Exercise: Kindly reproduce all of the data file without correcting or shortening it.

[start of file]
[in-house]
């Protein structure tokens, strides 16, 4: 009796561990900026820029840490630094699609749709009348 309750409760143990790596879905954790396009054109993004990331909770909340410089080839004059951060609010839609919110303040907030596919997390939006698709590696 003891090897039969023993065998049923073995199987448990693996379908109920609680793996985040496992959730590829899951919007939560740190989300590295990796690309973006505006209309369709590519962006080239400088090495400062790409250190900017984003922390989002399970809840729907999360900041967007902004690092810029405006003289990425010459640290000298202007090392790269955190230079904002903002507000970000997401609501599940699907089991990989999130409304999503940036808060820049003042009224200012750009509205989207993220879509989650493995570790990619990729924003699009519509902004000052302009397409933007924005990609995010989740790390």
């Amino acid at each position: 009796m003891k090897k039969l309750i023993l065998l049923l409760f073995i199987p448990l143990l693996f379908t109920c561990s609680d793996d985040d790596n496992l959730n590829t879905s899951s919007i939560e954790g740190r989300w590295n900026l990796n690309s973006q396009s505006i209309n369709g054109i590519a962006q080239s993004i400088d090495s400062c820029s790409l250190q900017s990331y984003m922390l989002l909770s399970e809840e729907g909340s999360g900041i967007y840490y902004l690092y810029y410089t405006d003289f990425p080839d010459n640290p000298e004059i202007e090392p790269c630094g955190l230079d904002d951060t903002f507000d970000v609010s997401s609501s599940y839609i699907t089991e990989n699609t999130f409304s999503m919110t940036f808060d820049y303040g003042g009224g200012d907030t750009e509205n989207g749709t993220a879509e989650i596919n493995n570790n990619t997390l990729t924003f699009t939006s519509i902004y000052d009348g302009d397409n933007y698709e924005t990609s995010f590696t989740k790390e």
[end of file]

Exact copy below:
[in-house]
């Protein structure tokens, strides 16, 4: 009796561990900026820029840490630094699609749709009348 309750409760143990790596879905954790396009054109993004990331909770909340410089080839004059951060609010839609919110303040907030596919997390939006698709590696 003891090897039969023993065998049923073995199987448990693996379908109920609680793996985040496992959730590829899951919007939560740190989300590295990796690309973006505006209309369709590519962006080239400088090495400062790409250190900017984003922390989002399970809840729907999360900041967007902004690092810029405006003289990425010459640290000298202007090392790269955190230079904002903002507000970000997401609501599940699907089991990989999130409304999503940036808060820049003042009224200012750009509205989207993220879509989650493995570790990619990729924003699009519509902004000052302009397409933007924005990609995010989740790390």
């Amino acid at each position: 009796m003891k090897k039969l309750i023993l065998l049923l409760f073995i199987p448990l143990l693996f379908t109920c561990s609680d793996d985040d790596n496992l959730n590829t879905s899951s919007i939560e954790g740190r989300w590295n900026l990796n690309s973006q396009s505006i209309n369709g054109i590519a962006q080239s993004i400088d090495s400062c820029s790409l250190q900017s990331y984003m922390l989002l909770s399970e809840e729907g909340s999360g900041i967007y840490y902004l690092y810029y410089t405006d003289f990425p080839d010459n640290p000298e004059i202007e090392p790269c630094g955190l230079d904002d951060t903002f507000d970000v609010s997401s609501s599940y839609i699907t089991e990989n699609t999130f409304s999503m919110t940036f808060d820049y303040g003042g009224g200012d907030t750009e509205n989207g749709t993220a879509e989650i596919n493995n570790n990619t997390l990729t924003f699009t939006s519509i902004y000052d009348g302009d397409n933007y698709e924005t990609s995010f590696t989740k790390e």